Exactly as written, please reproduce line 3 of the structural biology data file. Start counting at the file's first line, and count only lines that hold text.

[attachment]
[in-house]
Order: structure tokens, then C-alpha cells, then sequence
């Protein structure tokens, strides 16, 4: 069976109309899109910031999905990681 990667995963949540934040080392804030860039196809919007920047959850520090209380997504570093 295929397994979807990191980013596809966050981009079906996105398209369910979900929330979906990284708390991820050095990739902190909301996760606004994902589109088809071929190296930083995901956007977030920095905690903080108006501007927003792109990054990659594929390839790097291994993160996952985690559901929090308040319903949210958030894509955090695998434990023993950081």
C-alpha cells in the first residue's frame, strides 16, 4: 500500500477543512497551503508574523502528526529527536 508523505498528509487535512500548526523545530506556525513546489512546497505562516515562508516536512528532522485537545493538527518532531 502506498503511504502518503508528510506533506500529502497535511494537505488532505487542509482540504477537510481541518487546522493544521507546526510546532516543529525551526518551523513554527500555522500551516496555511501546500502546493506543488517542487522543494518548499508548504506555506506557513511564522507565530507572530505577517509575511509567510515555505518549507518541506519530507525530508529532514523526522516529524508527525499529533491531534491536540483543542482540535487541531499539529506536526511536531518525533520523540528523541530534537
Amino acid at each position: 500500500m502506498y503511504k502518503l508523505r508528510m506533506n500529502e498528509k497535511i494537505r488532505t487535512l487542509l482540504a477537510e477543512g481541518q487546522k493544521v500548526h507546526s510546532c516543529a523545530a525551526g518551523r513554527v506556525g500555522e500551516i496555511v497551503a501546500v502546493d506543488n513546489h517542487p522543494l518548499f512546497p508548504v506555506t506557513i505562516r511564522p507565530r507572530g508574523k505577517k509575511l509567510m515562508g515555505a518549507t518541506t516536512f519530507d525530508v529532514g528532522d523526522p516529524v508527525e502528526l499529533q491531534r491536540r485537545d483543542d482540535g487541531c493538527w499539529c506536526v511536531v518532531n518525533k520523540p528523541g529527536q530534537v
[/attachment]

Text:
């Protein structure tokens, strides 16, 4: 069976109309899109910031999905990681 990667995963949540934040080392804030860039196809919007920047959850520090209380997504570093 295929397994979807990191980013596809966050981009079906996105398209369910979900929330979906990284708390991820050095990739902190909301996760606004994902589109088809071929190296930083995901956007977030920095905690903080108006501007927003792109990054990659594929390839790097291994993160996952985690559901929090308040319903949210958030894509955090695998434990023993950081």